Forget what you thought you knew about exploratory testing. Dion Johnson is disturbed by its exploitation by those who wish to escape accountability and forgo up-front planning, but says that exploratory testing and scripted testing can work together to enhance quality practices.
Exploratory testing is an approach that all true test engineers use, but its exploitation by those who wish to escape accountability and forgo up-front planning is disturbing. If these misguided individuals would more closely study the detailed works of exploratory testing experts (those in the industry who have led the effort to perform and teach exploratory testing as an official approach), they would discover what exploratory testing really is—a way to enhance scripted testing.
Only a surface-level view of the approach is obtained from abbreviated write-ups. In some cases even the experts incorrectly suggest that scripted testing conflicts with meaningful exploratory testing and hurts the quality of applications. This sends the wrong message about scripted testing and about testing processes in general.
The term "scripted testing" often encompasses test case and procedure design, documentation, and execution. Test design is the mental conception or planning of the test. Documentation is formally writing or printing the test design information, and execution is the actual test case implementation. Test scripting creates traceability, provides information about expected application functionality, identifies test scenarios more completely than could often be done during real-time testing, and provides information for properly setting up the environment and establishing test data.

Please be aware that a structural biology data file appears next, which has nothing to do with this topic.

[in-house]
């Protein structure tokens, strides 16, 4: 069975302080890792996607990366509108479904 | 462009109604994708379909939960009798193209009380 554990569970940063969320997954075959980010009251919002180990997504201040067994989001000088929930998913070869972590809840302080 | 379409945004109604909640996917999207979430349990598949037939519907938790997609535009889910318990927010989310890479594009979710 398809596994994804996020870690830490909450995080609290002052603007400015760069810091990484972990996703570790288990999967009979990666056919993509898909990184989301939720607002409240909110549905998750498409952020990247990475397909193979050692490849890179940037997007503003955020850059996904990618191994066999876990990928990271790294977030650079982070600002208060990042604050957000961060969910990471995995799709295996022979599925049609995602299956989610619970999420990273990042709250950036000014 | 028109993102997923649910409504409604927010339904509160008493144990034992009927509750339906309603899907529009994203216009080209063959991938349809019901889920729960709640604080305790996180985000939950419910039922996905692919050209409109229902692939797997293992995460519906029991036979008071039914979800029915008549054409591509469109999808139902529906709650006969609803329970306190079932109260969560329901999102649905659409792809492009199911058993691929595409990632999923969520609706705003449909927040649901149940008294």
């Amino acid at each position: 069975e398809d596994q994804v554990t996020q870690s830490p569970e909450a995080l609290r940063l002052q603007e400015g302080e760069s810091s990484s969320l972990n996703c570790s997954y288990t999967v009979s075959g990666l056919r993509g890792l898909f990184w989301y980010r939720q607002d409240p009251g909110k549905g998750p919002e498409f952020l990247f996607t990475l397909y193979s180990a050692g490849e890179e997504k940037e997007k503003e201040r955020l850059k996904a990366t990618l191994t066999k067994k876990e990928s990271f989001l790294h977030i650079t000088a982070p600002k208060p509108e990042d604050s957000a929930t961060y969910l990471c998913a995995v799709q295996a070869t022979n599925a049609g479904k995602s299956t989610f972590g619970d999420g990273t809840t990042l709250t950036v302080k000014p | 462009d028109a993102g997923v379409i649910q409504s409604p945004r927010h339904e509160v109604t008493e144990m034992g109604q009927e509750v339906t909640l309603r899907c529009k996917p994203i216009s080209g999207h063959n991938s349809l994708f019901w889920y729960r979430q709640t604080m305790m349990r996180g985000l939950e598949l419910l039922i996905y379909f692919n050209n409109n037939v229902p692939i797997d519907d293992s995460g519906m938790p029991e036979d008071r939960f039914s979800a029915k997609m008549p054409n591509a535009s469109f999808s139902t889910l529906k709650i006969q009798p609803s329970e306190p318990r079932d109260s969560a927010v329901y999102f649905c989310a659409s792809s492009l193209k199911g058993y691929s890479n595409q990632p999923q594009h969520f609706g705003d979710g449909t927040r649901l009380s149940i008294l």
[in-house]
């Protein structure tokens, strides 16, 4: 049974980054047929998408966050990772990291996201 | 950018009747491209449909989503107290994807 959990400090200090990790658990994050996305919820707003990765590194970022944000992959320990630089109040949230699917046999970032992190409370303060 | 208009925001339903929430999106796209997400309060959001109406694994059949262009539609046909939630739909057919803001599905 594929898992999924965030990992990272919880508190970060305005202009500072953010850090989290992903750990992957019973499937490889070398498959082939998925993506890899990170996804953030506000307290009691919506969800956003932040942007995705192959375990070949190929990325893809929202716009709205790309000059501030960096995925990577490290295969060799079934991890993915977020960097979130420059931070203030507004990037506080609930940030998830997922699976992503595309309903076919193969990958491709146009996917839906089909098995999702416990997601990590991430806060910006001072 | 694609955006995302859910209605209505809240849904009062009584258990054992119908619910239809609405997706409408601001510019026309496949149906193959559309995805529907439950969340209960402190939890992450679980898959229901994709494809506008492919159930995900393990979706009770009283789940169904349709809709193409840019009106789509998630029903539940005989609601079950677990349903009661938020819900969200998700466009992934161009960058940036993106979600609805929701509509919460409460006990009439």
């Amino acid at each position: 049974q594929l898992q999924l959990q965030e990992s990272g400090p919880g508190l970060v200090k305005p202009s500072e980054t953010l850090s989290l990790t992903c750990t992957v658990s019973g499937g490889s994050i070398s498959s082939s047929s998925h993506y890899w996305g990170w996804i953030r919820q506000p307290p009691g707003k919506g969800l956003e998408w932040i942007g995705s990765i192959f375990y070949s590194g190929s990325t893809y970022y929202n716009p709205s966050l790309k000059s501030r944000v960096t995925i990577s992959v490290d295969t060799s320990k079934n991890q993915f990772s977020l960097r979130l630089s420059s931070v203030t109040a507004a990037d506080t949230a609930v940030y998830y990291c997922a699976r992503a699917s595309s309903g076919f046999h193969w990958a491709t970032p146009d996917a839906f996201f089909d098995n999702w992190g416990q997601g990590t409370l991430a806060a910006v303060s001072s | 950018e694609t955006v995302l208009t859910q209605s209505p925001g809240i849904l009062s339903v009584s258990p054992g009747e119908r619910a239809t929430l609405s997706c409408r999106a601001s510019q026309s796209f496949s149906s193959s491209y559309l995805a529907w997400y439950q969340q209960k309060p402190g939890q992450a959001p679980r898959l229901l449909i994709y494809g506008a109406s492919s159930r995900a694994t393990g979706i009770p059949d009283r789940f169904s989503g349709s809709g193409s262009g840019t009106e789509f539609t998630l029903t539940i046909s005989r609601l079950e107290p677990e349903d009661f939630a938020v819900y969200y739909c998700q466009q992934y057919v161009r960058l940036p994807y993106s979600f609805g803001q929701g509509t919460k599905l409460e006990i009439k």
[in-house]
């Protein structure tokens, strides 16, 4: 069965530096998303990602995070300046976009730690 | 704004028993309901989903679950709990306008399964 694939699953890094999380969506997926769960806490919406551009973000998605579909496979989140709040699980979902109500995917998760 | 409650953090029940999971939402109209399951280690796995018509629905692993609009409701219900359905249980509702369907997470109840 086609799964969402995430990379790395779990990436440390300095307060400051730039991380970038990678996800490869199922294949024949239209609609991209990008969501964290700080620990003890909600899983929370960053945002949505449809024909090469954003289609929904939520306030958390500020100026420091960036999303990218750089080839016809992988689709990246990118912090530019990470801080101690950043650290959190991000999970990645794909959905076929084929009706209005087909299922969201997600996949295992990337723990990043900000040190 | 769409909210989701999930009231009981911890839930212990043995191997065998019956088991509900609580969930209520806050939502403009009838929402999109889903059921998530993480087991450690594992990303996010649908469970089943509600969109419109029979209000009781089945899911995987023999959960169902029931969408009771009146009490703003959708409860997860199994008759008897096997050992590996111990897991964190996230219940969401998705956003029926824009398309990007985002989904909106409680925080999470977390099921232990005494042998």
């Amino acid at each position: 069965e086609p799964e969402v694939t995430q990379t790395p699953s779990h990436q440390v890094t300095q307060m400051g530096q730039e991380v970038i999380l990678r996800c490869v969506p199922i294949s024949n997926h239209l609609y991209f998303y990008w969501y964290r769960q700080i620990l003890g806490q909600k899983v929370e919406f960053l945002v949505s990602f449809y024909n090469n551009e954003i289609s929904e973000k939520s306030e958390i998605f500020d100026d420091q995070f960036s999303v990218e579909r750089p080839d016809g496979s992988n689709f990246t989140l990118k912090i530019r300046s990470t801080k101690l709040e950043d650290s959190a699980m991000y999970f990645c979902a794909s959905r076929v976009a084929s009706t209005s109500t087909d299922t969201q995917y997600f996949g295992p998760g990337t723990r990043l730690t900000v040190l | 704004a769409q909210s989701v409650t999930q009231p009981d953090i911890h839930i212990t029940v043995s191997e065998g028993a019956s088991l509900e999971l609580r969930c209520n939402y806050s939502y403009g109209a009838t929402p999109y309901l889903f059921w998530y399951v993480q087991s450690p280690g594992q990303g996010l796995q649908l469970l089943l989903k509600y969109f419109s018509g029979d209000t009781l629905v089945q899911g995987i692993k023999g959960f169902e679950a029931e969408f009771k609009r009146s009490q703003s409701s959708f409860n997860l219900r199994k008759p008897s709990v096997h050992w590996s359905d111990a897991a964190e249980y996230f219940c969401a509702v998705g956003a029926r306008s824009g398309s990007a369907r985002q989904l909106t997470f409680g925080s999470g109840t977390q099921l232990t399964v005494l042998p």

Exploratory testing—simultaneous learning, test design, and test execution—allows the tester to control the design of tests as he performs them and to use information gained while testing to design new, more effective tests. Experts indicate that the term "exploratory testing" refers to a thought process that exists on a continuum between purely scripted and purely exploratory. Purely scripted means the tester only performs tests based on instructions provided by the script. Purely exploratory means none of the tester's activities are pre-specified, and the tester is not required to generate any test documentation beyond bug reports. Using this definition, we can clearly see that it's not really a question of whether you perform exploratory testing or scripted testing, but rather to what degree you perform each. Exploratory testing can be executed during up-front script design and test execution whether or not a script is used. But the ability to effectively implement the analytical behavior associated with exploratory testing separates skilled software test engineers from "test executors," who merely follow steps created by someone else.
When experts speak of a conflict between scripted testing and exploratory testing, they’re referring to people who follow pre-documented information to avoid having to make real-time decisions for better testing of the application. This is a problem, but not due to the development of scripts or a conflict between scripted and exploratory testing. The problem lies with the test implementation, and this may be better understood by comparing test scripts to the test plan as a whole. The test plan is a guide for managing the entire testing effort, but during implementation there are things in the plan that must change based on what's happening in real time. The fact that you need to make changes, however, doesn’t mean that writing and using the test plan is bad. It only means that the test manager must be analytical and flexible enough to make reality based adjustments to the plan. The plan is still necessary, because without it testing would be terribly inefficient. The plan is not meant to limit you, but rather to aid you, and the same applies to scripts.
Test scripts provide a springboard for executing tests in the application. In some respects, the concept of a continuum of scripted and exploratory testing oversimplifies the relationship, because it suggests that the more scripted the test approach, the less exploratory it is. This is not
|The Truth About Exploratory Testing||108.73 KB|